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The History of Claddagh and Galway City

The home of The Claddagh ring, Galway and the Fishing village of The Claddagh have changed much throughout the years but still retain the charm of times past.

The charm of Galway City streets on a moonlit night.

To take a stroll along the medieval streets of Galway down throught the Spanish Arch to the fishing village of Claddagh nestled by the banks of the River Corrib, is like taking a wonderful walk through times past. Much has changed over the past thirty years, but the echoes of the past still resonate throughout The City. Today Galway is a confident modern city busling with commerce and tourism. Full of character, with great restaurants and a lively nighlife, and the natural beauty of Connemara just a short drive outside The City, Galway is a lovely place to spend a couple of days. With its beguiling personality you will end up wishing you could stay longer.

Thatchecd cottages and traditional dress capture the character of Claddagh Village at the turn of the last century.

The settlement of Galway first developed as the Fishing village of The Claddagh at the mouth of the River Corrib where it empties into Galway Bay. The town thrived as a Gaelic settlement until the arrival of the Normans led by Richard De Burgo in the thirteenth century. The Gaelic traditions and language were preserved until modern times within the Claddagh fishing village. The Normans built city walls and began to develop the medieval city we know today. Remnants of the old city walls can still be seen today down by the Spanish Arch.

A view across The Corrib river to the village of The Claddagh.

The strategic position of the City on the west coast in shelter of Galway bay brought trade and prosperity to its citizens. Galway became a wealthy trading port with trading connections with France, Spain and Portugal, bringing all manner of exotic fare to the City. Galway is often know as, ‘The City of The Tribes’ in recognition of the 14 clans who ruled the city. Names like, D’Arcy, Blake, Joyce, Kirwan and Lynch are still synonymous with The City today. The City prospered for centuries until the arrival of Cromwell’s Army in 1651 precipitated a long period of decline.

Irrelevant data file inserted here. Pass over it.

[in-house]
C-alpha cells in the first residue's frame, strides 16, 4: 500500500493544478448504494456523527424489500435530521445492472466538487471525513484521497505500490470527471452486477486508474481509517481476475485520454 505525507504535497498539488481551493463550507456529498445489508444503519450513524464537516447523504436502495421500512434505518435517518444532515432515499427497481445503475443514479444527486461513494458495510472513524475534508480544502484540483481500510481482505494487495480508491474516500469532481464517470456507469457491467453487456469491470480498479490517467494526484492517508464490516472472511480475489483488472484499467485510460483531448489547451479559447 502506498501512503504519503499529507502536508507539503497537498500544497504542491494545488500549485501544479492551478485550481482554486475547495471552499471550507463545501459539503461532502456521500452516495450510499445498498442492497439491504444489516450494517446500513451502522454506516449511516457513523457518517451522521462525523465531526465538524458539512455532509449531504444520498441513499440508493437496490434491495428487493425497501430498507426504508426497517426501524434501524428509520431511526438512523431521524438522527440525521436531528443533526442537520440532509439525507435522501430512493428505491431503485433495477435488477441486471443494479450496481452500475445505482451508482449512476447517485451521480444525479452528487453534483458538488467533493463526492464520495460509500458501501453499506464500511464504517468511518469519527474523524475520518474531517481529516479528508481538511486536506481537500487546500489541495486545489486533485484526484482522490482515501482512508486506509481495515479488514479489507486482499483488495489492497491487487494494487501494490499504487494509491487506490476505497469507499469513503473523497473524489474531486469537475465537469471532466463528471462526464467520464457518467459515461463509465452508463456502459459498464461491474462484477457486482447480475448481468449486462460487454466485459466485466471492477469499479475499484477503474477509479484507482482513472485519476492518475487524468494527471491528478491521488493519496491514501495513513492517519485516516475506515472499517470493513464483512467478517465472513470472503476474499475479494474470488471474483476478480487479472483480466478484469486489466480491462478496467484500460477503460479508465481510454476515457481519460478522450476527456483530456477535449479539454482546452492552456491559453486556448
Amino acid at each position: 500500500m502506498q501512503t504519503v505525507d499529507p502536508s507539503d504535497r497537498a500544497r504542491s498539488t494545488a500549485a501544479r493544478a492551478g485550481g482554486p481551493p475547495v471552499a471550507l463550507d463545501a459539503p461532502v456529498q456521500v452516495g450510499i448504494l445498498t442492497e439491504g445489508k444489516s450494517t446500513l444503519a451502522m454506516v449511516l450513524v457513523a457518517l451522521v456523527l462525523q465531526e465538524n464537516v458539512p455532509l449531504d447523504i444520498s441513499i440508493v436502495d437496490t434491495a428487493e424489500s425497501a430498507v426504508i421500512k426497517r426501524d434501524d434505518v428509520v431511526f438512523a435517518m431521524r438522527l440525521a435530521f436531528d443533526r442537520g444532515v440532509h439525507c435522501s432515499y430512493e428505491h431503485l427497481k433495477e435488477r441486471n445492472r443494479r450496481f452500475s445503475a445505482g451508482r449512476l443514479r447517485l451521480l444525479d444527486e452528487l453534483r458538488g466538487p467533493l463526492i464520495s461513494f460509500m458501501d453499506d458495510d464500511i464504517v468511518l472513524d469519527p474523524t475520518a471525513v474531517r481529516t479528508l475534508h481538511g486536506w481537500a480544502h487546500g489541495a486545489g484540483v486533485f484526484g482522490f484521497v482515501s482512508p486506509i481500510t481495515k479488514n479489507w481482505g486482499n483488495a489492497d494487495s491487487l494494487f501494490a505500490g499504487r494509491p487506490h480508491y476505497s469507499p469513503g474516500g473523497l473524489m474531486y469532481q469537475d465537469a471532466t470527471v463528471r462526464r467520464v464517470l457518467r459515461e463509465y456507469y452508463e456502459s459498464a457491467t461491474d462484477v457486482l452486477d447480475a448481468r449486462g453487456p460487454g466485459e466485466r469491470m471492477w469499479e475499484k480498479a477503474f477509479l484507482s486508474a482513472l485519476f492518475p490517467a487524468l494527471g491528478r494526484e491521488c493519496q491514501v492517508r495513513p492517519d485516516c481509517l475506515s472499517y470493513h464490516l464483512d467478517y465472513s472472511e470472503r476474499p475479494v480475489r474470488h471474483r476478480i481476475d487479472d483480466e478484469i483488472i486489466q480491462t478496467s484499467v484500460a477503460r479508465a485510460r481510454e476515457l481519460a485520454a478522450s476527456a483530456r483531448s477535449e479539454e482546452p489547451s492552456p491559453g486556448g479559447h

Historical photograph of Claddagh fisherwomen wearing traditional Galway shawls.

There is much to see and do on a trip to Galway. You can stroll the streets enjoying the buskers and street performers, stopping off in Neachtans or The Quays for a pint and a bit of craic. On sunny days, you could take a bracing dip in The Atlantic from the beaches at Salthill or take a trip out to enjoy the beauty of Connemara or The Burren. The city streets come alive at night with traditional music sessions in many of the city pubs and a host of nightclubs to be found around Eyre square.

The emblem of the city is commemorated with the iconic traditional Claddagh ring. Learn more about Claddagh rings and where the traditional began.

Is Saint Valentine Really in Dublin

It is hard to beat the romantic gesture of presenting a Claddagh ring as a token of your affections on Saint Valentine’s Day. The heart, hands and crown that feature in this famous Irish ring give meaning to any relationship, regardless of whether a couple have been married for years or yet to go on a first date.  Although the Claddagh Ring is widely regarded as the most romantic irish icon, it is a little-known fact that Saint Valentine can now also be claimed as one of our own.

Saint Valentine in Dublin

Follow the sign to visit the remains of St. Valentine in Dublin

That’s right, the remains of St. Valentine are to be found in the crypt of a little known church in Dublin.  The story of St. Valentine goes back to the Roman rule of Emperor Claudius II. Saint Valentine was a kind-hearted Roman priest who married young lovers against the wishes of Emperor. St Valentine became the patron saint of love because, despite the orders of Claudius II who banned marriage for any of his soldiers to stop them leaving the ranks, Valentine secretly still blessed the marriages of these soldiers. He was caught and beheaded on February 14 around 270 AD.The patron saint’s remains were given to an Irish Priest, Fr John Spratt by Pope Gregory XV as a token of esteem.

On Father Spratts return to Ireland’s capital in 1836, St Valentine’s remains were brought in a procession through the streets of Dublin to Whitefriar Street Church. Large crowds turned out to witness the remains being received by the Archbishop of Dublin.

Relics of St. Valentine in Dublin

The remains of St. Valentine in Dublin.

To honor the patron of love a special side altar and shrine were built to house St Valentine’s remains. People and lovers from all over Ireland come to pay their respects and to pray before him. It is a known fact that many come to pray to the saint to help them find their significant other. The Shrine is also visited throughout the year by couples who come to pray to Valentine and to ask him to watch over them in their lives together.